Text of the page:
Does anyone really believe any of the $700 billion bailout will be left for the next president? With the auto industry lining up behind the banks, the mortgage mess, the bond markets, the credit card companies (soon to come) and slumping sales (growth), rising unemployment and inflation, the $700 billion will soon need to be recapitalized - which the TARP does allow for.

And throughout my readings I keep noticing another word: hope. The shysters always preface their remarks with, "we hope this will work," and "we hope to have a plan in place."

Us "common people" hope we'll have a job, hope our retirement accounts will recover, hope to keep our homes, hope "things will get better," and hope the next president will "do something" to fix this mess. The government hopes they'll find a magic potion in uncharted territory - at least until they leave office.

I hate to tell ya folks, but the government's "hope" and Regular Joe's "hope" are one and the same; a fantasy. Our world is built on illusion and credit; two powerful elixirs that have kept us insulated from reality. It's time to wake up and stop fantasizing.

Wednesday, October 15, 2008

Today's Musings

Last night's local newscast had a segment devoted to "surviving hard economic times." Thankfully, they did a little promo on it so I knew to sit down and listen closely to their advice.

Their feature followed a woman as she did her weekly shopping. The following tips were presented: shop for generic brands, plan your menu around what the store specials are that week, and use coupons. As expected nothing too drastic. Just simple ways to cut back a little.

While I admit these tactics work, the real opportunity to help people "survive hard economic times" was missed. So here's what the audience would have heard had I been the "shopper."

1. Plant a garden (even if it's a window box) and eat seasonally. Don't hae garden "space?" Tear up your lawn!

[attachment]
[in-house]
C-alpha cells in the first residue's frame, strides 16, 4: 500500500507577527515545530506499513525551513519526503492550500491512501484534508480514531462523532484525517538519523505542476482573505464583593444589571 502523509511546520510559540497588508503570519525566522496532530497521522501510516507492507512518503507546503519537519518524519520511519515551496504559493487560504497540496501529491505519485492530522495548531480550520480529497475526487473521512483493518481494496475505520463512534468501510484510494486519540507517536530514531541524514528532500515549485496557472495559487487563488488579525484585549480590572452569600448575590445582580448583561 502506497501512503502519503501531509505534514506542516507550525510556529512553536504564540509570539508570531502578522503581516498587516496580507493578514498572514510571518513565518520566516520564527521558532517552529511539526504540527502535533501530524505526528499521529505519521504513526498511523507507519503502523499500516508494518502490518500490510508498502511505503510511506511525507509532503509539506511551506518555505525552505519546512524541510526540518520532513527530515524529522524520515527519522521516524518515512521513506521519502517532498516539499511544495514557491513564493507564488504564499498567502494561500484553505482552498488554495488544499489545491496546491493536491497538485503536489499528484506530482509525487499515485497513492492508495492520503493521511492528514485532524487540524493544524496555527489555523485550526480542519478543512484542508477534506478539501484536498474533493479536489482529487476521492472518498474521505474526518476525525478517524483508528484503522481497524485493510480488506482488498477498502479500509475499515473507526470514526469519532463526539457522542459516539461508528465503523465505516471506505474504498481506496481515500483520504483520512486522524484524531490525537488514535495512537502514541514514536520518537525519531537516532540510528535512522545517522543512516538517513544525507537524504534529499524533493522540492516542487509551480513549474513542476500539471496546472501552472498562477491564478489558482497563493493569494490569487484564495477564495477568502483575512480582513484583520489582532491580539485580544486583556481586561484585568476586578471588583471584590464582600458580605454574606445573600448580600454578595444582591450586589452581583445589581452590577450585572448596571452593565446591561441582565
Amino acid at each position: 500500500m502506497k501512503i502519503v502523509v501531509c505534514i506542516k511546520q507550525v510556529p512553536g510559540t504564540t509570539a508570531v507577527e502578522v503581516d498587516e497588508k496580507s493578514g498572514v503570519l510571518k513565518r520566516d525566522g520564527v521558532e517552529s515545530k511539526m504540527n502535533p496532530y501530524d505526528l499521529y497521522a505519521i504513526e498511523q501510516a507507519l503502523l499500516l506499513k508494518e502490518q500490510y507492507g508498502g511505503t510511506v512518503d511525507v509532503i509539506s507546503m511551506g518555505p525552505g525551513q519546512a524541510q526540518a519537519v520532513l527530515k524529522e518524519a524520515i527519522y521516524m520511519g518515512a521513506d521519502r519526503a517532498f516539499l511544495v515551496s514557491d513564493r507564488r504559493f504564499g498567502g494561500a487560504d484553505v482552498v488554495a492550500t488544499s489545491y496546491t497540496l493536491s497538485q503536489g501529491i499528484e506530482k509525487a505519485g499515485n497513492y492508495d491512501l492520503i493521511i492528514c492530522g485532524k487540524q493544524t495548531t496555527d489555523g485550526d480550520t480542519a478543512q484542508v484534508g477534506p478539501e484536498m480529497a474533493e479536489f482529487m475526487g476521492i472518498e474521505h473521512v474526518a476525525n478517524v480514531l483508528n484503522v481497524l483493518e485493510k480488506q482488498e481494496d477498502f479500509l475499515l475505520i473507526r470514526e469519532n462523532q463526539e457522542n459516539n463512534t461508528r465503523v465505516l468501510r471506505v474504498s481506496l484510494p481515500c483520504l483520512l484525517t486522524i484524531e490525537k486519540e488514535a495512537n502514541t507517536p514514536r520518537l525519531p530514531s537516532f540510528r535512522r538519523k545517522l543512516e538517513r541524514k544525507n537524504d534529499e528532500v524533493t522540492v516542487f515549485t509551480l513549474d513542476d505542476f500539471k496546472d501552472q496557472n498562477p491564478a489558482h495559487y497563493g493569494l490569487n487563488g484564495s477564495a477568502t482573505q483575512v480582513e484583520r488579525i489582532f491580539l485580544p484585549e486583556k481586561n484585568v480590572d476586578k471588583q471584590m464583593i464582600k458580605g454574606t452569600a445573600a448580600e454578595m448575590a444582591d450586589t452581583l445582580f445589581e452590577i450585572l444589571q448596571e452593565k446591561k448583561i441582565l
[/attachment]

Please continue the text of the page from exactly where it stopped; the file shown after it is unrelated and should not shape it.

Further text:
2. Begin building a year's food, toiletry and cleaning supply by buying extra every time you shop.

3. After a month begin shopping every other week, then every three weeks, then monthly.

4. If you have discretionary dollars (not credit) go out and buy grains, rice, canned meats, spices and coffee, etc. in bulk or large quantities NOW. Date all items and follow the first in; first out rule. Learn to "shop" in your pantry!

5. Put yourself/family on a "Do Not Spend" diet for a month. I did this years ago. Everytime one of us thought of buying something we wrote it down in a tablet that had two columns: the item in one column; the price in the next. At the end of the month we tallied the right hand column - $487.00 (rounded up)! We were so excited we committed to doing it the next month. After three months we realized two things: lots of "I want to buy" thoughts translated into "I didn't realize how much" and "I didn't realize" statements. And, we could save for the downpayment on our first home.

My final "shopper" advice would be to examine the words you use and how they reflect your choices. For example using the word "need" when you really mean "want." Once you do this you'll start examining more of the choices you make every day. Thriftiness and conserving will become second nature.